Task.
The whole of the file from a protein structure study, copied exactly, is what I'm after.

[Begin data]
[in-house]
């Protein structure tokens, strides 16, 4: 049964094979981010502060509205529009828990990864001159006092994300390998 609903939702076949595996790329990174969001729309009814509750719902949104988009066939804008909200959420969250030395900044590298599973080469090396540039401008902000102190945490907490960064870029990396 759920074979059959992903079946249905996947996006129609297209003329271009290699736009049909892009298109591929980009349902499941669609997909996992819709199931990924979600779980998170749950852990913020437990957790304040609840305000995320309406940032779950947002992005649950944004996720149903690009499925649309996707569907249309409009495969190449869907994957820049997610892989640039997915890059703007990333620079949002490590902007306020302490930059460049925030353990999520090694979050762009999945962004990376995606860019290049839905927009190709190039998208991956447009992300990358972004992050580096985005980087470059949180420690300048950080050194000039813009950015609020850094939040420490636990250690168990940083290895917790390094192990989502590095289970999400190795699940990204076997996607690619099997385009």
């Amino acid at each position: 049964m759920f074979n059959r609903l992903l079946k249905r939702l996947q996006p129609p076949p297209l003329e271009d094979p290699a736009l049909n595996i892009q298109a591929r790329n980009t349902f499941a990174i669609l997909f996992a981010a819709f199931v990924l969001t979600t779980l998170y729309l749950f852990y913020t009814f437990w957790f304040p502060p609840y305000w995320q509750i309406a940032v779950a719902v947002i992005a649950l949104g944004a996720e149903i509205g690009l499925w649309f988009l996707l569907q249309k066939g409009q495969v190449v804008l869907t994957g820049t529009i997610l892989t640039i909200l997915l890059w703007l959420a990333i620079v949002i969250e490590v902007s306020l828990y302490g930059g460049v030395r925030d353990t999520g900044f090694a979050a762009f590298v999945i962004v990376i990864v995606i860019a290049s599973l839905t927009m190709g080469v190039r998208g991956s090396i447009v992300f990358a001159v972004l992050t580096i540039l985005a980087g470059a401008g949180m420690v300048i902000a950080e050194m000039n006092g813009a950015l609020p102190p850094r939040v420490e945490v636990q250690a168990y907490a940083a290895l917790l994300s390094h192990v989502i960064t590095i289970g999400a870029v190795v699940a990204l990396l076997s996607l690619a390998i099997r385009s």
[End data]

[in-house]
């Protein structure tokens, strides 16, 4: 049964094979981010502060509205529009828990990864001159006092994300390998 609903939702076949595996790329990174969001729309009814509750719902949104988009066939804008909200959420969250030395900044590298599973080469090396540039401008902000102190945490907490960064870029990396 759920074979059959992903079946249905996947996006129609297209003329271009290699736009049909892009298109591929980009349902499941669609997909996992819709199931990924979600779980998170749950852990913020437990957790304040609840305000995320309406940032779950947002992005649950944004996720149903690009499925649309996707569907249309409009495969190449869907994957820049997610892989640039997915890059703007990333620079949002490590902007306020302490930059460049925030353990999520090694979050762009999945962004990376995606860019290049839905927009190709190039998208991956447009992300990358972004992050580096985005980087470059949180420690300048950080050194000039813009950015609020850094939040420490636990250690168990940083290895917790390094192990989502590095289970999400190795699940990204076997996607690619099997385009």
């Amino acid at each position: 049964m759920f074979n059959r609903l992903l079946k249905r939702l996947q996006p129609p076949p297209l003329e271009d094979p290699a736009l049909n595996i892009q298109a591929r790329n980009t349902f499941a990174i669609l997909f996992a981010a819709f199931v990924l969001t979600t779980l998170y729309l749950f852990y913020t009814f437990w957790f304040p502060p609840y305000w995320q509750i309406a940032v779950a719902v947002i992005a649950l949104g944004a996720e149903i509205g690009l499925w649309f988009l996707l569907q249309k066939g409009q495969v190449v804008l869907t994957g820049t529009i997610l892989t640039i909200l997915l890059w703007l959420a990333i620079v949002i969250e490590v902007s306020l828990y302490g930059g460049v030395r925030d353990t999520g900044f090694a979050a762009f590298v999945i962004v990376i990864v995606i860019a290049s599973l839905t927009m190709g080469v190039r998208g991956s090396i447009v992300f990358a001159v972004l992050t580096i540039l985005a980087g470059a401008g949180m420690v300048i902000a950080e050194m000039n006092g813009a950015l609020p102190p850094r939040v420490e945490v636990q250690a168990y907490a940083a290895l917790l994300s390094h192990v989502i960064t590095i289970g999400a870029v190795v699940a990204l990396l076997s996607l690619a390998i099997r385009s």